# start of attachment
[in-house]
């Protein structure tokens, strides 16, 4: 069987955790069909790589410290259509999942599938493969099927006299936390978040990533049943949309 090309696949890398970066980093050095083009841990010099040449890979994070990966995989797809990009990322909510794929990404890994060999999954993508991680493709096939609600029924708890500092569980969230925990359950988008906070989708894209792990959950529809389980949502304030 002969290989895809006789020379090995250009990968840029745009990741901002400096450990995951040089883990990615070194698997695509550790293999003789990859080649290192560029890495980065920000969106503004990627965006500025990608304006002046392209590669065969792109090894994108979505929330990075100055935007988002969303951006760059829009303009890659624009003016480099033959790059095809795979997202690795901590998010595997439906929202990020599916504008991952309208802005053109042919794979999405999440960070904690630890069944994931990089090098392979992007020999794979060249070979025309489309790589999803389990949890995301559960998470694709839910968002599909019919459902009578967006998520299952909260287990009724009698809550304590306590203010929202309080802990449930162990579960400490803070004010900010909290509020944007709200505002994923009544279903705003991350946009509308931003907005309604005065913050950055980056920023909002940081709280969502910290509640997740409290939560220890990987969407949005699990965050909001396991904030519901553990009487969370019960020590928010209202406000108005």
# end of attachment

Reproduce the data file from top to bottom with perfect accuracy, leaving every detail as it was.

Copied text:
[in-house]
């Protein structure tokens, strides 16, 4: 069987955790069909790589410290259509999942599938493969099927006299936390978040990533049943949309 090309696949890398970066980093050095083009841990010099040449890979994070990966995989797809990009990322909510794929990404890994060999999954993508991680493709096939609600029924708890500092569980969230925990359950988008906070989708894209792990959950529809389980949502304030 002969290989895809006789020379090995250009990968840029745009990741901002400096450990995951040089883990990615070194698997695509550790293999003789990859080649290192560029890495980065920000969106503004990627965006500025990608304006002046392209590669065969792109090894994108979505929330990075100055935007988002969303951006760059829009303009890659624009003016480099033959790059095809795979997202690795901590998010595997439906929202990020599916504008991952309208802005053109042919794979999405999440960070904690630890069944994931990089090098392979992007020999794979060249070979025309489309790589999803389990949890995301559960998470694709839910968002599909019919459902009578967006998520299952909260287990009724009698809550304590306590203010929202309080802990449930162990579960400490803070004010900010909290509020944007709200505002994923009544279903705003991350946009509308931003907005309604005065913050950055980056920023909002940081709280969502910290509640997740409290939560220890990987969407949005699990965050909001396991904030519901553990009487969370019960020590928010209202406000108005």